Beth Ross swapped the comforts of Sydney for one of the world’s war-torn countries, to help remind persecuted people they matter.
Visiting Iraq for a week recently, the young editor and writer travelled with local representatives of charity Open Doors. Rebuilding after years of civil war against Islamic State forces, Iraq is surrounded by ongoing conflict across its borders (notably Syria).
“Iraq was quite different to what I expected.” – Beth Ross
“Just you being over there to encourage them reminds them that they haven’t been forgotten by the rest of the world,” explains Beth about meeting Iraqi Christians in the country’s north.
“At the same time, we got so much just from meeting with those believers. Our faith was shaken and changed and deepened, just by sitting with people who were willing to risk everything for Jesus. It reminds you that you are serving a very real God.”
Beth files stories and produces podcasts for Open Doors. But this was her first trip to the front line of what it and other Christian charities enable – practical and prayerful support of persecuted Christians around the world. Despite Christians not being able to publicly identify in Iraq, the country used to have about 1.5 million Christians. That number is estimated to have plummeted to about 300,00, after years of Christians being killed or forced to flee under threat by ISIS (or the earlier threat from Islamic jihadist group al-Qaeda).
Having formed an impression of Iraq by watching from afar, Beth was amazed by the reality. “Iraq was quite different to what I expected,” reports Beth. “We see the Iraq that the media puts forward and every part of it is a war zone and it’s in constant chaos. When I got there and met people who were going about life as normal, I was quite surprised.
“One minute, we’d be driving along and there’d be tanks and things like that off in the distance, and we’d be reminded that this is an actual war zone. And the next moment, we’re sitting down drinking chai tea in a café with people and it’s like nothing is going on at all. We felt like Iraq is a tale of two countries.”
However, Beth says every Christian she met had been affected by Iraq’s recent turbulent history, including US opposition to former president Saddam Hussein and battling al-Qaeda and ISIS.
“For most of them, the only thing they said they were still hanging on to is Jesus.” – Beth Ross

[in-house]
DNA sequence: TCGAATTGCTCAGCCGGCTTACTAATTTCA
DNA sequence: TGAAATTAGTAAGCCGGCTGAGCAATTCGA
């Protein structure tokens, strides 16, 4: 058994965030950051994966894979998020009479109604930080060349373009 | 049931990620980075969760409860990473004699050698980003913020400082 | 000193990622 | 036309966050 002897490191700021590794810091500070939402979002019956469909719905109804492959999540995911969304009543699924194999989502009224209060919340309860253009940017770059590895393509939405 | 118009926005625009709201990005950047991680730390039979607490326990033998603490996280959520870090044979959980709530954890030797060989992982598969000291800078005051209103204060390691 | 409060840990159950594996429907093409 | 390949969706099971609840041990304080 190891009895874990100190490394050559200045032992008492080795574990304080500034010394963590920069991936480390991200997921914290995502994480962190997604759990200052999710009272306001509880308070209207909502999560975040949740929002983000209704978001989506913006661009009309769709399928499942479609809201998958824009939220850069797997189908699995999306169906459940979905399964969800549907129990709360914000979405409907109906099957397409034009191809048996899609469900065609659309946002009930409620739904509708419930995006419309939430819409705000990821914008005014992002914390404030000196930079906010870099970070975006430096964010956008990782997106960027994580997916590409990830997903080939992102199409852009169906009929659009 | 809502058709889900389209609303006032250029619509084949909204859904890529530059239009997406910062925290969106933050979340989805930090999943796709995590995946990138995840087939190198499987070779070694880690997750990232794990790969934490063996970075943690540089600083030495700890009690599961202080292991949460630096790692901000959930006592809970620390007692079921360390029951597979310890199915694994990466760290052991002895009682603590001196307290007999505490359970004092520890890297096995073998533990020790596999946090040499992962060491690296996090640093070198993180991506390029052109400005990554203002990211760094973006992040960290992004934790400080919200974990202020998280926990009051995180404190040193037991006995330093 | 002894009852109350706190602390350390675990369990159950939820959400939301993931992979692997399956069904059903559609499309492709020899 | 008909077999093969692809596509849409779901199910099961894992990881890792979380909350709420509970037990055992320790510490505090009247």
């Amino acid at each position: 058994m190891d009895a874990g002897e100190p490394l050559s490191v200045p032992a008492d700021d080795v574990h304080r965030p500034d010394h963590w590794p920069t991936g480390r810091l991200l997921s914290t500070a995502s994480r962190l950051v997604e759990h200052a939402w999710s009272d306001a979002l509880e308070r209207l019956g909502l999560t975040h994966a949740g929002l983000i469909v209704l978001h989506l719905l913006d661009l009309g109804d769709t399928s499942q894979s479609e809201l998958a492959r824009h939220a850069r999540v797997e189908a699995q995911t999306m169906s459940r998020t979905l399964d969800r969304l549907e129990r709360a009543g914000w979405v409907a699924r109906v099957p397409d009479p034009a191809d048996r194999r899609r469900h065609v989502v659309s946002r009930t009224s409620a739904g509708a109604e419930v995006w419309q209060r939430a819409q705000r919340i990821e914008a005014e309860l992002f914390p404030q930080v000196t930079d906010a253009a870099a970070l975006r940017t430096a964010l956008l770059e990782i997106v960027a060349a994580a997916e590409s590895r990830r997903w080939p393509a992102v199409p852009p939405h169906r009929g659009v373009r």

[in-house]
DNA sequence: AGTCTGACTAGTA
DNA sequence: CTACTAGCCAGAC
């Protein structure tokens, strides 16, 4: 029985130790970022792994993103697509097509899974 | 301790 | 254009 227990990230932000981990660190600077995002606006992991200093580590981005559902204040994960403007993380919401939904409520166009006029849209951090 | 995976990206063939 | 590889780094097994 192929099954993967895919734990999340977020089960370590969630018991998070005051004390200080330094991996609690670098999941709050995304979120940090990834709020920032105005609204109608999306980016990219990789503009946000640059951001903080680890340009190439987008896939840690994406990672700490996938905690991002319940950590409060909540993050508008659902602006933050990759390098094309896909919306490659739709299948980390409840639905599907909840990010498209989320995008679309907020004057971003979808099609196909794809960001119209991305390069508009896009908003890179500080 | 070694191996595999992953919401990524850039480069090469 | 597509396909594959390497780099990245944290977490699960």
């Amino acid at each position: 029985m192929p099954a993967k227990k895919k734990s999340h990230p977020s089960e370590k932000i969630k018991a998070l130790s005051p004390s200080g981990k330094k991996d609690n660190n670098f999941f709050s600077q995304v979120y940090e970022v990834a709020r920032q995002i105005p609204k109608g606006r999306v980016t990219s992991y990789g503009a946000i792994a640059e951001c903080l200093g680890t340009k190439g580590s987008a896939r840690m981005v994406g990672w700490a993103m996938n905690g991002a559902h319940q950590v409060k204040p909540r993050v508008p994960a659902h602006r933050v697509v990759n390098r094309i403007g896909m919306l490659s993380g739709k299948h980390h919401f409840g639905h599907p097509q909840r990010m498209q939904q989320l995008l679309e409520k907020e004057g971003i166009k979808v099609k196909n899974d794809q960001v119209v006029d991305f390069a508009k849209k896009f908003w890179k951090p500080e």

Spending most of her time in northern Iraq, Beth got about 20 kilometres from major city Mosul. Liberated last year from ISIS control, Mosul locals still fear sleeper cells. Such ongoing effects of war are the fabric of everyday life in Iraq, a nation where converting from Islam to Christianity is illegal. All Iraqi Christians share a common experience with struggle – and turning to Jesus for sustenance.
“People would start sharing their story and it would turn out that they were IDPs (Internally Dispossessed Person) who had fled from Mosul. Their brother had been killed by al-Qaeda or their house had been attacked or church burned down. Things like that,” she says.
“It felt quite normal but, as you got into conversation, you realise they have come through unimaginable hardships. For most of them, the only thing they said they were still hanging on to is Jesus.
“We had one of them say to us that when you have nowhere else to look, you can only look up to Jesus.”
In a Catholic church, the priest showed them candle stands at the altar. He shared how his two closest friends from Bible college were killed in 2010 in a Baghdad church – along with about 60 other people – when al-Qaeda suicide bombers blew themselves up. The candle stands are from that Baghdad church and still bear the blood of those killed. “He refused to clean it off because that was the price they were willing to pay for Jesus in Iraq.”
“That really capped it all off [about] the attitude of Christians over there.”
“I don’t think God calls us to be comfortable …” – Beth Ross
Beth has been stirred to be more bold in her Christian faith (“The Christians I met in Iraq wouldn’t hide their cross, regardless of what it cost them”) and not to be lukewarm. When she asked Iraqi Christians about what it looks like to be lukewarm in the Christian faith, they responded quickly: “Someone who only cares about themselves. Someone who was pursuing a nice, comfortable life. And someone concerned more with their own safety than sharing the gospel with their neighbours.”
Anytime an Iraqi described that sort of Christian, “I honestly thought they were describing me,” Beth admits. But she’s been stirred and empowered by her Iraqi experience. So while she promotes staying informed about the lives of Christians in other countries and seeking practical ways to help them – such as prayer or donating to supporter organisations – Beth advocates going to meet with them, where they are.
“I definitely recommend people travelling because, as much as they are risky countries to go to, I don’t think God calls us to be comfortable and be more concerned with our own security than to risk building up the body of Christ.”